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  6. My mother died of lung cancer, which doesn't stop two of my children from puffing like chimneys. Breaks your heart to see people indulge in such self destructive behaviour. So sorry you lost your friend to that filthy weed.

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  7. ...Oops. Forgot to say there's a challenge over by me for you....Though it seems to be going over, so far, like a lead balloon...unless people are furiously writing! But I'd dearly love to see your version at least.

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  8. Jay:

    I am so glad your husband is stopping in time. It is a sad, sad thing to die so young and so ignobly!

    XO
    WWW

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  9. Molly:

    Oh this strikes you close to the heart indeed. My father quit when he got a hernia from coughing, it had to be heard to be believed. I was 11 then and totally stunned at the amount of Fox's Glacier Mints he had to ingest (bought by the large TIN) he would consume.

    I now understand.

    Too bad about your kids.

    XO
    WWW

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  10. Molly:

    I left a comment at your blog.

    XO
    WWW

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  11. I feel sad for your friend, you, and his family, WWW.

    My father and mother both paid the price of smoking for most of their lives - Dad's hardened arteries led to a series of strokes, and death. My mother, though she'd stopped maybe 10 years before, still found she had lung cancer, spread to the brain in her early 80s.

    A friend, lifelong smoker apart from in his last few years, succumbed to lung cancer and died 5 years ago this week- Dreadful dreadful deaths, all 3.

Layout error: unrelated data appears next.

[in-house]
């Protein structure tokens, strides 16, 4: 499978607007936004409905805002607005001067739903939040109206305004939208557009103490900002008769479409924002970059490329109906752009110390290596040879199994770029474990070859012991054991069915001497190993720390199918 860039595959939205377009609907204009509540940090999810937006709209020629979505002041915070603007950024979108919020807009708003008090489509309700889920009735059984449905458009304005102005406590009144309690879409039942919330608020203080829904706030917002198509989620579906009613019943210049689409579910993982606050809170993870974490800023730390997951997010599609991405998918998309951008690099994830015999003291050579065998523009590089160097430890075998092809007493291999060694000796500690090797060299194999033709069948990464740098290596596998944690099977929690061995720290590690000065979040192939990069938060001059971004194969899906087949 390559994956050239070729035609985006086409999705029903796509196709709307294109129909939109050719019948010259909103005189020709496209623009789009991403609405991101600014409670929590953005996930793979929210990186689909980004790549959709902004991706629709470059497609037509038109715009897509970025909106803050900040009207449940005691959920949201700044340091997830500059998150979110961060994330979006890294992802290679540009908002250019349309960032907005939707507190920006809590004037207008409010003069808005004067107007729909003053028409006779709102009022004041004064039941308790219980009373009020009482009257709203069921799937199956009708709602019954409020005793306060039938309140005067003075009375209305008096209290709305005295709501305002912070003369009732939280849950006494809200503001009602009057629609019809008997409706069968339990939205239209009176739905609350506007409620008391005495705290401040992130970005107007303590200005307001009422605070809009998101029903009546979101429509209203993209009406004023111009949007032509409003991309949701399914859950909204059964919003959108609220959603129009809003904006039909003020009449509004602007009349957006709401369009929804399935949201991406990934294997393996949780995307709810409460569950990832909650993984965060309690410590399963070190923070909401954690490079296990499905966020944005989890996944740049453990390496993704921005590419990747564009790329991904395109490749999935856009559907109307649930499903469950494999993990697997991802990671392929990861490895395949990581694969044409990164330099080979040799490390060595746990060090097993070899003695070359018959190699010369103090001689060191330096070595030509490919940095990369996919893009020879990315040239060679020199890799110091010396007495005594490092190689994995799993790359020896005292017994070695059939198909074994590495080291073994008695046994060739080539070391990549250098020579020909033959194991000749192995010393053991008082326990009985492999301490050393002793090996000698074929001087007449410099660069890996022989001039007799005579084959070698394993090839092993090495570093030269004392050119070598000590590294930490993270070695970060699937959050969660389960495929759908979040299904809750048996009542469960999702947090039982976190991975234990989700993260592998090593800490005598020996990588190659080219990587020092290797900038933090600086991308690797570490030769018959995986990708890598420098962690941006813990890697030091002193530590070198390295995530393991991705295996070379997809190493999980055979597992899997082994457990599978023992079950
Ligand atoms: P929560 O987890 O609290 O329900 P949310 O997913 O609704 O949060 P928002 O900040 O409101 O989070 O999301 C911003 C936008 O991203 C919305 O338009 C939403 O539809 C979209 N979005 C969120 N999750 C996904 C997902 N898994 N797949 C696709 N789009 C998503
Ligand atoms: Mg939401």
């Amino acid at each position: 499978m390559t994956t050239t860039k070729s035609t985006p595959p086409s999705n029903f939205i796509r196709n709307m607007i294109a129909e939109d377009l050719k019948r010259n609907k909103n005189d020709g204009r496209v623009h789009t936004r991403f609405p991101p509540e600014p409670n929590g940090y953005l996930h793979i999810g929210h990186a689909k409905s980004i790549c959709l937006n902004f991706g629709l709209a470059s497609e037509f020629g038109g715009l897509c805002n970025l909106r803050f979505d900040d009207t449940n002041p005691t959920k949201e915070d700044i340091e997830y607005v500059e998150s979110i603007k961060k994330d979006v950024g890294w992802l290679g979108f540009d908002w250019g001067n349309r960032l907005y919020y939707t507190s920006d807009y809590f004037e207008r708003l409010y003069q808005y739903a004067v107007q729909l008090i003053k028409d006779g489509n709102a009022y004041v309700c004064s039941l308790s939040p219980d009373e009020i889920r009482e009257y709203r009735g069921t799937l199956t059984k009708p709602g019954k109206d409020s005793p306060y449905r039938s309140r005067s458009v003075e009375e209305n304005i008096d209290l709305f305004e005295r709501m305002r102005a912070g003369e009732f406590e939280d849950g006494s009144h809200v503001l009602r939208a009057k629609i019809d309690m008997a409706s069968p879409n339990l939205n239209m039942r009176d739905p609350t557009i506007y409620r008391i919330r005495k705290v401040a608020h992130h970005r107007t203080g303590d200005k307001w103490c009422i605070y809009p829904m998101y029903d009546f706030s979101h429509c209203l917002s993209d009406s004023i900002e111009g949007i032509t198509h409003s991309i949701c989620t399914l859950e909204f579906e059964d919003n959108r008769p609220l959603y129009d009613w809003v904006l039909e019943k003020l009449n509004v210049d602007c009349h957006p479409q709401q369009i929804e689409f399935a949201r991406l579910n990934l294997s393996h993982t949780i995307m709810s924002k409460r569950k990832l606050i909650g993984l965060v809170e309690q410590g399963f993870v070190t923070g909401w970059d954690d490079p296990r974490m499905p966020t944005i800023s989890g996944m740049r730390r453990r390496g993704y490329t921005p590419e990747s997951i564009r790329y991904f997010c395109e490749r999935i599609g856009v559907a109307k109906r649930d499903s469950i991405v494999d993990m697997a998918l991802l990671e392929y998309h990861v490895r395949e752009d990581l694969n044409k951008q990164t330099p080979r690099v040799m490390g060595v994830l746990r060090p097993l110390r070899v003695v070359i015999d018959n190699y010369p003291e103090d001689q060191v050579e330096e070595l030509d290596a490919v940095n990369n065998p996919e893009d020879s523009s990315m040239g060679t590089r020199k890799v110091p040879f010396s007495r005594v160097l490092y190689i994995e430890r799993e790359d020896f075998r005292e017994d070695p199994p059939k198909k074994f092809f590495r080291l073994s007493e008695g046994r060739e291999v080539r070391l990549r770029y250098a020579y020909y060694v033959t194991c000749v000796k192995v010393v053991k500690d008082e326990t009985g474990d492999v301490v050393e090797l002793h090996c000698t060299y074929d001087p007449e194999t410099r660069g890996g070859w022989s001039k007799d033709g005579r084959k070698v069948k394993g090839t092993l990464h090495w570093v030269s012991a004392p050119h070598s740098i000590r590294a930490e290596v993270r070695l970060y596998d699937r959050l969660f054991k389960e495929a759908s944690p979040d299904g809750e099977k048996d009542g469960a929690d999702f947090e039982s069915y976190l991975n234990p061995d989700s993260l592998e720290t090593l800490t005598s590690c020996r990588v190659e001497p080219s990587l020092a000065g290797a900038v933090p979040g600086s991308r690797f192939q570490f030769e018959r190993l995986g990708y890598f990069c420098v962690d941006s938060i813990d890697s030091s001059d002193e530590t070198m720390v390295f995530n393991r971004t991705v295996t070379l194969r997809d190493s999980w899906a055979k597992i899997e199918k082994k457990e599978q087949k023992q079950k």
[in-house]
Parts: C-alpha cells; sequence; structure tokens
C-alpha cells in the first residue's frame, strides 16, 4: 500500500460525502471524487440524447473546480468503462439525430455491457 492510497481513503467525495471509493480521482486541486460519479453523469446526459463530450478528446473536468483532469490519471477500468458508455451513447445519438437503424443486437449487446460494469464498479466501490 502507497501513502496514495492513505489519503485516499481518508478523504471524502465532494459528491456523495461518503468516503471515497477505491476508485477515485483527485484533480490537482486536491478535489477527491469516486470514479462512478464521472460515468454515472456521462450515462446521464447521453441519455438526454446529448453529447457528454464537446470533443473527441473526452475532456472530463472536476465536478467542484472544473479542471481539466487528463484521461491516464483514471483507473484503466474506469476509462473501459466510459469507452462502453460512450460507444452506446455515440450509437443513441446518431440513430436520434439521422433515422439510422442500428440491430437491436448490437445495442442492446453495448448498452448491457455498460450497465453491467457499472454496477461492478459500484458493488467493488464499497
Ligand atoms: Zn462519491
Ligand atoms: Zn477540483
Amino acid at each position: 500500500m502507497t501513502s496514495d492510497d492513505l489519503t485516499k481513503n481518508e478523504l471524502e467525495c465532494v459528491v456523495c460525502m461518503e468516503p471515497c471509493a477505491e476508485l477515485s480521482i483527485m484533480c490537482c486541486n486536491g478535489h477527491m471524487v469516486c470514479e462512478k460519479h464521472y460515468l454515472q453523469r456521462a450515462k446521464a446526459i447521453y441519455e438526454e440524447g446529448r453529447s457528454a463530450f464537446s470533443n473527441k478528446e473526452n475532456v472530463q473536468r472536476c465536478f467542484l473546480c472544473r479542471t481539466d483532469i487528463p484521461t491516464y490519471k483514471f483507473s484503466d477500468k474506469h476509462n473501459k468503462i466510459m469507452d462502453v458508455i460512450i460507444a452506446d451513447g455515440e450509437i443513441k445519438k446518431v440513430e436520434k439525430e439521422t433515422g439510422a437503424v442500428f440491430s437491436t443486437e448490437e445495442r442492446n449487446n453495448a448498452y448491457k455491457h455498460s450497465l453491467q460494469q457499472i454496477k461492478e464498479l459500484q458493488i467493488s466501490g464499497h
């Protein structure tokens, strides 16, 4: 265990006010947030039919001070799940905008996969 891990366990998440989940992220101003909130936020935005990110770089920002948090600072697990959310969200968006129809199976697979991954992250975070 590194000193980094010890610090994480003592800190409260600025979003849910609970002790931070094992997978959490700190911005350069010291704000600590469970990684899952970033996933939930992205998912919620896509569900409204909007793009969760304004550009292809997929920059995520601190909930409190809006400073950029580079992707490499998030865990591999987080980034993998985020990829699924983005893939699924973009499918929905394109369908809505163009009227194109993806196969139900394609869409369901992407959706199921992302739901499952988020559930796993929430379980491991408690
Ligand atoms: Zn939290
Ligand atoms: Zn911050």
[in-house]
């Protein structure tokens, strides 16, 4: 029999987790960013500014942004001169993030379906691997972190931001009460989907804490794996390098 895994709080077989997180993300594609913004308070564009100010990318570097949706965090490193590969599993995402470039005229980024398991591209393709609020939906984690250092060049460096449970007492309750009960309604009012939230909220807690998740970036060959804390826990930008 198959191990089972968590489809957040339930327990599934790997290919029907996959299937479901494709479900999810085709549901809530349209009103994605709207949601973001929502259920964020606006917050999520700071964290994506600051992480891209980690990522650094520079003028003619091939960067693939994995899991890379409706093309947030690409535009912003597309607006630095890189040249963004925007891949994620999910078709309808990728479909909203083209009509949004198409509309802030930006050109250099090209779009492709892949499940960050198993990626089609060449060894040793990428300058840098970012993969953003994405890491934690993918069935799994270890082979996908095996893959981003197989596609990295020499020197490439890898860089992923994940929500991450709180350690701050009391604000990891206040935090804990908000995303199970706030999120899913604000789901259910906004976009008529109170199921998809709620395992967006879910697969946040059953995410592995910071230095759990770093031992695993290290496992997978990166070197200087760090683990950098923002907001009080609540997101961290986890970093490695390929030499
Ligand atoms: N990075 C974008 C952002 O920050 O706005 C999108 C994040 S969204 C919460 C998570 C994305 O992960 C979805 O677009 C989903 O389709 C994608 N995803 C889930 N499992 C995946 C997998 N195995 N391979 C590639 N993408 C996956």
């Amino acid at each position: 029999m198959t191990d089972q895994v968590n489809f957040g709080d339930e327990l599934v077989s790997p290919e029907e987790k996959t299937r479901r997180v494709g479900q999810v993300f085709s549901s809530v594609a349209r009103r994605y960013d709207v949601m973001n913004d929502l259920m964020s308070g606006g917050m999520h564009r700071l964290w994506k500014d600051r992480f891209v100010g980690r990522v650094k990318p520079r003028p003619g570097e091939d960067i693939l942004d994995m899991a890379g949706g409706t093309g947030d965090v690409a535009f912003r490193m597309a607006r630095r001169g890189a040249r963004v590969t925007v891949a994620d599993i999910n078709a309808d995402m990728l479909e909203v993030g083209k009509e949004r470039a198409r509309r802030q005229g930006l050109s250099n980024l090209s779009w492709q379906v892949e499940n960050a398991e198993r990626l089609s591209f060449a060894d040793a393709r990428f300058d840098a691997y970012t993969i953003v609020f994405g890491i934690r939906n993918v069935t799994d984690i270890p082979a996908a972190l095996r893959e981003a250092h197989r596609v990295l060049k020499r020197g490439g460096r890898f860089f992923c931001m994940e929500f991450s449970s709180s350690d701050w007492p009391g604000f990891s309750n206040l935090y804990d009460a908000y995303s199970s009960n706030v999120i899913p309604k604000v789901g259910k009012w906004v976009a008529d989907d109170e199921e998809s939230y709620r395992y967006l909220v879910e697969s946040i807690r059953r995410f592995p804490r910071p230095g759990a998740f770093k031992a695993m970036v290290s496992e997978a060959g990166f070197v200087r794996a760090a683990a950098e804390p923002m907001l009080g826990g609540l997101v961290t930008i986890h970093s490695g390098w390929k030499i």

Sad thing, was when they all began smoking it wasn't known to be any great danger, and by the time its dangers were fully understood - they were hooked.
    I guess it's a little bit the same as global warming and co2 etc. We didn't know in the beginning - then it was too late.

    I smoked, but not heavily, from for around 25 years, then stopped - I hope in time. :-)

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  12. You can't stop people from their addiction by becoming mad at them. It only makes them feel like more of an outcast and that will not help them quit. In fact, it will make them stubbornly hang on to their habit. A bit of compassion would be more helpful. It is an addiction after all.

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  13. T:
    How sad for you and your parents and friend. Such painful deaths.

    I've seen far, far too many.

    But again, I see so many who have quit and lived healthful lives after.

    There is hope.

    XO
    WWW

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  14. I've never become mad at addiction, Irene.

    Frustrated perhaps. But never mad.

    I am an addict myself so hopefully I have compassion and understanding.

    Having said that, I hate being around smoke now. They say those of us who have been smokers have increased sensitivity. I believe so.

    I loved David but despised his addiction.

    I am so happy you are ex-smoker yourself!

    XO
    WWW

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  15. Oh my